Rosa banksiae is quite the charmer – disease-resistant, drought-tolerant and almost thornless – yet she lives on the wild side.
This rambling rose has scaled many a fence and climbed plenty of trees since her introduction to European and American gardens in the 1800s. In fact, the plant’s proclivity for covering everything in her path is both graceful and grating. If you invite Lady Banks into your yard, you need to know how to handle her.
Native to China’s western and central provinces, this climber was cultivated in gardens for hundreds of years before its importation to England in 1807 by William Kerr. He named the white rose with miniature double blooms Rosa banksiae to honor the wife of botanist Sir Joseph Banks of Captain Cook expedition fame. Alba Plena was the original cultivator. Later discoveries included Rosa banksiae var. normalis, the natural wild form of the species with five petaled single flowers, and Rosa banksiae var. “Lutea,” a yellow variety introduced to Europe in 1824 by J. D. Park.
Thriving at altitudes ranging from 1,600 to 7,200 feet in the Gansu, Guizhou, Henan, Hubei, Jiangsu, Sichuan and Yunnan provinces, the rose tolerates extremes from cold to heat to dry spells. Blooms appear in early spring cascading across arching canes that can reach a height of 30 to 35 feet or more in the wild. The small flowers can last for almost a month. Leave are evergreen, pointed with a serrated edge.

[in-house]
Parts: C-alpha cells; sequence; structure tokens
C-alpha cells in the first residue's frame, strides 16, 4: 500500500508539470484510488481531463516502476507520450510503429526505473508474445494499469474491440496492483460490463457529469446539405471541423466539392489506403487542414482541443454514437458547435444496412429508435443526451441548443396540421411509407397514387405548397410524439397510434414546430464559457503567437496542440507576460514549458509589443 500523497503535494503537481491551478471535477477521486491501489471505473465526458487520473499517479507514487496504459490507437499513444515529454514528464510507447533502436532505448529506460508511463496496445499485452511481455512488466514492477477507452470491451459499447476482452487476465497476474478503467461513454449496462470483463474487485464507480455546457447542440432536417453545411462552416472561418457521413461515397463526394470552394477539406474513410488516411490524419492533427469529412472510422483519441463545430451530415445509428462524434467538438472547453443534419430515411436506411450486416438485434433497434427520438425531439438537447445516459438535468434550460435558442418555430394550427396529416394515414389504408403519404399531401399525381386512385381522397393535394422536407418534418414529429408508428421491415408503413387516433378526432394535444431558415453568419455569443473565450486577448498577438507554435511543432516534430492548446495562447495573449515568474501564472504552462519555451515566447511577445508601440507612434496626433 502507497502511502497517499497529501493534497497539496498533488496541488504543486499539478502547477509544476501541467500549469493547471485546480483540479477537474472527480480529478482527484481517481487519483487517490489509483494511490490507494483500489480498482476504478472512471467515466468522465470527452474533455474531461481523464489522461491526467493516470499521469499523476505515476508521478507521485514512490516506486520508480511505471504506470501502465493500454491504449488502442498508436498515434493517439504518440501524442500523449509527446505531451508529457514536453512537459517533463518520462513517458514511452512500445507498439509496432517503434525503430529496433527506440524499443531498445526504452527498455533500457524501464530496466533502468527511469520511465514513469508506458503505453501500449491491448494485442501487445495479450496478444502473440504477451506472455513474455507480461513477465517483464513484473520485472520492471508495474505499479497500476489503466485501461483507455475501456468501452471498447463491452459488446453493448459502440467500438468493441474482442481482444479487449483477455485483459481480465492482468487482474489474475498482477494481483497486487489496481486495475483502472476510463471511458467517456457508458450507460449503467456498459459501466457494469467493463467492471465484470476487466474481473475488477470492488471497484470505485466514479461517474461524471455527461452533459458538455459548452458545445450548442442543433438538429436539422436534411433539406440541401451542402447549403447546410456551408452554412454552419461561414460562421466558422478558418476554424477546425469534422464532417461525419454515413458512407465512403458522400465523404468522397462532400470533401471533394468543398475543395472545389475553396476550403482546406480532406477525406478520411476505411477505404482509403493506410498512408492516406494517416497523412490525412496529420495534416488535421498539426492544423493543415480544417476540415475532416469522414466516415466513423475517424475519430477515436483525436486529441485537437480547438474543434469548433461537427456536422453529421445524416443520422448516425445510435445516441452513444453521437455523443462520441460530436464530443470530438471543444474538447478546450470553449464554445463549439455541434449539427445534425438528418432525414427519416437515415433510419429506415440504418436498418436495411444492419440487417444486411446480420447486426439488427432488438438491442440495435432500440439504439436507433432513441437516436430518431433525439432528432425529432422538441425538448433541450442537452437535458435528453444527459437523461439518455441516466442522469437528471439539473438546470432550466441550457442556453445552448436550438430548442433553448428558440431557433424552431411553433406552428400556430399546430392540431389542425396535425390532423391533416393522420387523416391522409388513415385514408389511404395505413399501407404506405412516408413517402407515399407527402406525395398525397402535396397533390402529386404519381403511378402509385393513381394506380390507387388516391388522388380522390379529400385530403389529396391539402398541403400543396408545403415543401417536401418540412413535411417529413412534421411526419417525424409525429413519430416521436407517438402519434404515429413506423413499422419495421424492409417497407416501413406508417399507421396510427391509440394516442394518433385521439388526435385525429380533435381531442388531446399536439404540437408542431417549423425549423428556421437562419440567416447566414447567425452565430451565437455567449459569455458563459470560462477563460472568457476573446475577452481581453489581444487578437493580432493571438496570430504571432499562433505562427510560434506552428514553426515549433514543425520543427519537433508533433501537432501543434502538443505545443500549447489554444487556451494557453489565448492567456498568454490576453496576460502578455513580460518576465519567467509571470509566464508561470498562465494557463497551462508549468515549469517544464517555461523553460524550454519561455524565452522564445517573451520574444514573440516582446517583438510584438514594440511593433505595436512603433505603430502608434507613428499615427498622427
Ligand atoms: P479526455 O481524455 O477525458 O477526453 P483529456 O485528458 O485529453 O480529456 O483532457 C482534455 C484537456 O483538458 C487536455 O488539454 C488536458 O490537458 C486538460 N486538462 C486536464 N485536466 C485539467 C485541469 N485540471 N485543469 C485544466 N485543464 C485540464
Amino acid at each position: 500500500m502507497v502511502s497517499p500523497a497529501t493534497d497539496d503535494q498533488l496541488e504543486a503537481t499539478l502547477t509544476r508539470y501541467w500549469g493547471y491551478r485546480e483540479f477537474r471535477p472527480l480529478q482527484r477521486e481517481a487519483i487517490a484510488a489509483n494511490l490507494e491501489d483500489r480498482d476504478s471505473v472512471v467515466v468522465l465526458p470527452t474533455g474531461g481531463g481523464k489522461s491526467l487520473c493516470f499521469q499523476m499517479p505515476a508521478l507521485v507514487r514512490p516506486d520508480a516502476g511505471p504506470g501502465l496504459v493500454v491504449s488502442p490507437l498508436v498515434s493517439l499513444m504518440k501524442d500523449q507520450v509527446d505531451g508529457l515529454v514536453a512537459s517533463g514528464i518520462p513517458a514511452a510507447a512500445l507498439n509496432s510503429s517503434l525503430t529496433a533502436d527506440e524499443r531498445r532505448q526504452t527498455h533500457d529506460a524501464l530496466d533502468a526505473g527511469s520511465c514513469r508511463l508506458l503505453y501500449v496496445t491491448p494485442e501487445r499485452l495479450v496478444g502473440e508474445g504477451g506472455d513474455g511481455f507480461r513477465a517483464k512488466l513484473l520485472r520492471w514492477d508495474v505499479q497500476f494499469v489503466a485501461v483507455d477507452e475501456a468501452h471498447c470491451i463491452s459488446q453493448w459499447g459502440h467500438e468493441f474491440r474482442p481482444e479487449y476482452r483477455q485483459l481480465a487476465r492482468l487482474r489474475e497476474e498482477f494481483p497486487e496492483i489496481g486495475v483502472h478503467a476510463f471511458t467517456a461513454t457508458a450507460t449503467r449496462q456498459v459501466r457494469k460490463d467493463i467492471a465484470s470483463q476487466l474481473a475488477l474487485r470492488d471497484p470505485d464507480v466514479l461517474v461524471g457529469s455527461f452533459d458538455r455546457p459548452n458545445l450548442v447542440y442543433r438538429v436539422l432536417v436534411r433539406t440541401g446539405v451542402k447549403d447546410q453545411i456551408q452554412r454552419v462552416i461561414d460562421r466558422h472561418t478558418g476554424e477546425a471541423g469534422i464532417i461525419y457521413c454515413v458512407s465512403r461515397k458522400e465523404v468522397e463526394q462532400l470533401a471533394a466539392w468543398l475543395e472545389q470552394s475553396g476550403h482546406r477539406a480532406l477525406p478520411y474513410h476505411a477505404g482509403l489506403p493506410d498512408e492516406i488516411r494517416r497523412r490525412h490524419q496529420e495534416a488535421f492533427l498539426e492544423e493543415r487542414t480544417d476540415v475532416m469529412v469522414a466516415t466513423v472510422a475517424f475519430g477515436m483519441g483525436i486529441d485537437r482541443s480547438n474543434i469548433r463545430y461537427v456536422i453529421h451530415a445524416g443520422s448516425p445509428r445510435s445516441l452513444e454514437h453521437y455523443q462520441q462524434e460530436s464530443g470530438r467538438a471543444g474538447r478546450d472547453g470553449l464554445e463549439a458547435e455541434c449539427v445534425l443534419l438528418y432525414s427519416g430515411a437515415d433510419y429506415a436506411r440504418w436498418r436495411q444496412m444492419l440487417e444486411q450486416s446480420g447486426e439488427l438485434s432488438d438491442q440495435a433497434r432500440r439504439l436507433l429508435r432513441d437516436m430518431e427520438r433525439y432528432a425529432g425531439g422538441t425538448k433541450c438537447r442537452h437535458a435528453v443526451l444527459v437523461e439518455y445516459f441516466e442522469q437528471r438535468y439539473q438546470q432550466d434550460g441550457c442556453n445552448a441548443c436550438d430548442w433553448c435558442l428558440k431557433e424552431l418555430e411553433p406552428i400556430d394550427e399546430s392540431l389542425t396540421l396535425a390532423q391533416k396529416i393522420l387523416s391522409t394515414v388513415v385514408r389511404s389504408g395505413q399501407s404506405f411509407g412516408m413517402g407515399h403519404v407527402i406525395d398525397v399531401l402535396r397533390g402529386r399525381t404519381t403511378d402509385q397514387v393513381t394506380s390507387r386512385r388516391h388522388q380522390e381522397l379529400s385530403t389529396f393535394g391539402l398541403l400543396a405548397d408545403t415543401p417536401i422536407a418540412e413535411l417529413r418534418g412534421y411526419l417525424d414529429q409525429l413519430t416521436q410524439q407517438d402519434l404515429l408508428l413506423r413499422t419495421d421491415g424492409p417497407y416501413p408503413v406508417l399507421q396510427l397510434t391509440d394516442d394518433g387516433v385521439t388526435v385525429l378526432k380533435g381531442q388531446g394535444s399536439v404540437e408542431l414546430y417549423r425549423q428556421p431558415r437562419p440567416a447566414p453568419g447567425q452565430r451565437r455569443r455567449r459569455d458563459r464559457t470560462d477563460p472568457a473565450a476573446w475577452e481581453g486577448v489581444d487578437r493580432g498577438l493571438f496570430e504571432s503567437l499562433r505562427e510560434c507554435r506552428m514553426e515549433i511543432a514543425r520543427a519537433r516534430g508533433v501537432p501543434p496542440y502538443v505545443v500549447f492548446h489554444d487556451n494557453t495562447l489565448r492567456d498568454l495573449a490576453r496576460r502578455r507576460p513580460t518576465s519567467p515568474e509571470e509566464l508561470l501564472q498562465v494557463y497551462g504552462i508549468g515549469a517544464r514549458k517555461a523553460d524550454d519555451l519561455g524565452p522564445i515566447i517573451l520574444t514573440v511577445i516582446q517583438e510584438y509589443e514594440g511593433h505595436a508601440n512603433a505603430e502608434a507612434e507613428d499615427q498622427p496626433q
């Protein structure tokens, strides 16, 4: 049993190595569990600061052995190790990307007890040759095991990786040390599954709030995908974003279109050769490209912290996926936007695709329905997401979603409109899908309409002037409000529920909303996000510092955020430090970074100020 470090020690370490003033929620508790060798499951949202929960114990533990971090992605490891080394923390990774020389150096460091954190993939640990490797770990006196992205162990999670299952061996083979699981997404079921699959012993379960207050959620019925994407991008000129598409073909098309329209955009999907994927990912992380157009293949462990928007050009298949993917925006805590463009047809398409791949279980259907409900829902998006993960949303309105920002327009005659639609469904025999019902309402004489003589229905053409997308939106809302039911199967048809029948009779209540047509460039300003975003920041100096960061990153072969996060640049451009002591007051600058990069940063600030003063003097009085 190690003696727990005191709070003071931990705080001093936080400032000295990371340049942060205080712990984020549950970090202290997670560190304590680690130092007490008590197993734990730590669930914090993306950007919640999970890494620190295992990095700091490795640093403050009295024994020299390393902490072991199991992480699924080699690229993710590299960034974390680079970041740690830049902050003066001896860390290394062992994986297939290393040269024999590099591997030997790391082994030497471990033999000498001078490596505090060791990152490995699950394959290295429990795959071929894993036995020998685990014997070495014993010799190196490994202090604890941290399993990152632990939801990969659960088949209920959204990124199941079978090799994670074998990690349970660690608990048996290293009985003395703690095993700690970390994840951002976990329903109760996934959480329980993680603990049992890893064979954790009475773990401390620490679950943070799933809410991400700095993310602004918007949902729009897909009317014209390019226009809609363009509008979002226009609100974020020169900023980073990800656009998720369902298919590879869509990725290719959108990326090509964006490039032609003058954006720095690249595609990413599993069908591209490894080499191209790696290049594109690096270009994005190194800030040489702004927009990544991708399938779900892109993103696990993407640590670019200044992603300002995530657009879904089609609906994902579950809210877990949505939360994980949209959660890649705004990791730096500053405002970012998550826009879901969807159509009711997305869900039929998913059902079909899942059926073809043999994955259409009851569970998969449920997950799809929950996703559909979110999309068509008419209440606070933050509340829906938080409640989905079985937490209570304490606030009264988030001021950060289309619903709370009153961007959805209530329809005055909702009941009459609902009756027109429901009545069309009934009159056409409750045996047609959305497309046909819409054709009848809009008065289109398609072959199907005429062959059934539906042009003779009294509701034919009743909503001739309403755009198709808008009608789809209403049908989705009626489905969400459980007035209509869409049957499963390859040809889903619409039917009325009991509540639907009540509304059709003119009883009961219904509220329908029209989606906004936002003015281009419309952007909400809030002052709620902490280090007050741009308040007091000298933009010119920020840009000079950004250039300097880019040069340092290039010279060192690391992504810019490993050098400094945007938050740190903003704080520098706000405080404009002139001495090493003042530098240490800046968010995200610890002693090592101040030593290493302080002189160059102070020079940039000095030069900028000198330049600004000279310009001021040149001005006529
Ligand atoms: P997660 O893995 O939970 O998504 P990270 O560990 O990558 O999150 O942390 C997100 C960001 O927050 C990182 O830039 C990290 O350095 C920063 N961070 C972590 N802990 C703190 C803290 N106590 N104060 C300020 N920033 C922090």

A surviving testament to the wild side of Lady Banks lives on today in Tombstone, Ariz. The story goes that mining engineer Henry Gee and his wife Mary lived in a boarding house owned by the Vizina Mining Company. After receiving a boxful of rooted cutting from Scotland in 1885, the homesick bride planted one by the patio. This same white Rosa banksiae is still alive today, annually blooming its heart out for tourists. With dramatic old world grit and elegance, it has swallowed up 8,000 square feet of the roof and boasts a trunk over 12 feet in circumference. Guinness calls this climber the world’s largest rosebush.
If you have an empty corner in your yard or elbow room along a fence, consider Lady Banks. She’s worth getting to know. Years ago I planted this rose along a field fence bordering my country garden in Castro Valley. Seldom did I prune unless a cane invaded the vegetable patch or walking path. A little training of errant branches and occasional trimming worked. Today I live on a small lot in Vacaville and I miss the buttery yellow marshmallow blooms that scrambled for my attention each April to May.
Here are a few growing tips anyone can handle:
Launa Herrmann is a Master Gardener with the University of California Cooperative Extension office in Fairfield. If you have gardening questions, call the Master Gardener’s office at 784-1322.